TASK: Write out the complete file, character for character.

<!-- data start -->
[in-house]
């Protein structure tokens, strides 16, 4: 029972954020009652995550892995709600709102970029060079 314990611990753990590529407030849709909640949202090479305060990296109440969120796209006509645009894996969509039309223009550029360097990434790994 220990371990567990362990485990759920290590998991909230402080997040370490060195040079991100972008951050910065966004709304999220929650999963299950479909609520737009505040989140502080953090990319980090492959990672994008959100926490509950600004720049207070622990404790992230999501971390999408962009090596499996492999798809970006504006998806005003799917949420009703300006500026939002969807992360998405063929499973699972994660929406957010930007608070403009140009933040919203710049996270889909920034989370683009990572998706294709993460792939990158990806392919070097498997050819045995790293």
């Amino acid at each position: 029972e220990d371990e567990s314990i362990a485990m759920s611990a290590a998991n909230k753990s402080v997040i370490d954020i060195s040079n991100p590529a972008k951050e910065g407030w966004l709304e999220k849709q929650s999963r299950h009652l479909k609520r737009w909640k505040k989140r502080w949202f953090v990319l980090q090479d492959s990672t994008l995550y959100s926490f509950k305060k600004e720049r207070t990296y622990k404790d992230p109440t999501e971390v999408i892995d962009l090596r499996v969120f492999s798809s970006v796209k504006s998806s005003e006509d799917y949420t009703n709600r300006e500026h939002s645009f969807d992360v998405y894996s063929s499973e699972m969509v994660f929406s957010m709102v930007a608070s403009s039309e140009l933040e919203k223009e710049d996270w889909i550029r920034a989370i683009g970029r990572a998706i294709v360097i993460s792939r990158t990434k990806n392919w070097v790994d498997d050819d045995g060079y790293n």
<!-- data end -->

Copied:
[in-house]
């Protein structure tokens, strides 16, 4: 029972954020009652995550892995709600709102970029060079 314990611990753990590529407030849709909640949202090479305060990296109440969120796209006509645009894996969509039309223009550029360097990434790994 220990371990567990362990485990759920290590998991909230402080997040370490060195040079991100972008951050910065966004709304999220929650999963299950479909609520737009505040989140502080953090990319980090492959990672994008959100926490509950600004720049207070622990404790992230999501971390999408962009090596499996492999798809970006504006998806005003799917949420009703300006500026939002969807992360998405063929499973699972994660929406957010930007608070403009140009933040919203710049996270889909920034989370683009990572998706294709993460792939990158990806392919070097498997050819045995790293």
């Amino acid at each position: 029972e220990d371990e567990s314990i362990a485990m759920s611990a290590a998991n909230k753990s402080v997040i370490d954020i060195s040079n991100p590529a972008k951050e910065g407030w966004l709304e999220k849709q929650s999963r299950h009652l479909k609520r737009w909640k505040k989140r502080w949202f953090v990319l980090q090479d492959s990672t994008l995550y959100s926490f509950k305060k600004e720049r207070t990296y622990k404790d992230p109440t999501e971390v999408i892995d962009l090596r499996v969120f492999s798809s970006v796209k504006s998806s005003e006509d799917y949420t009703n709600r300006e500026h939002s645009f969807d992360v998405y894996s063929s499973e699972m969509v994660f929406s957010m709102v930007a608070s403009s039309e140009l933040e919203k223009e710049d996270w889909i550029r920034a989370i683009g970029r990572a998706i294709v360097i993460s792939r990158t990434k990806n392919w070097v790994d498997d050819d045995g060079y790293n």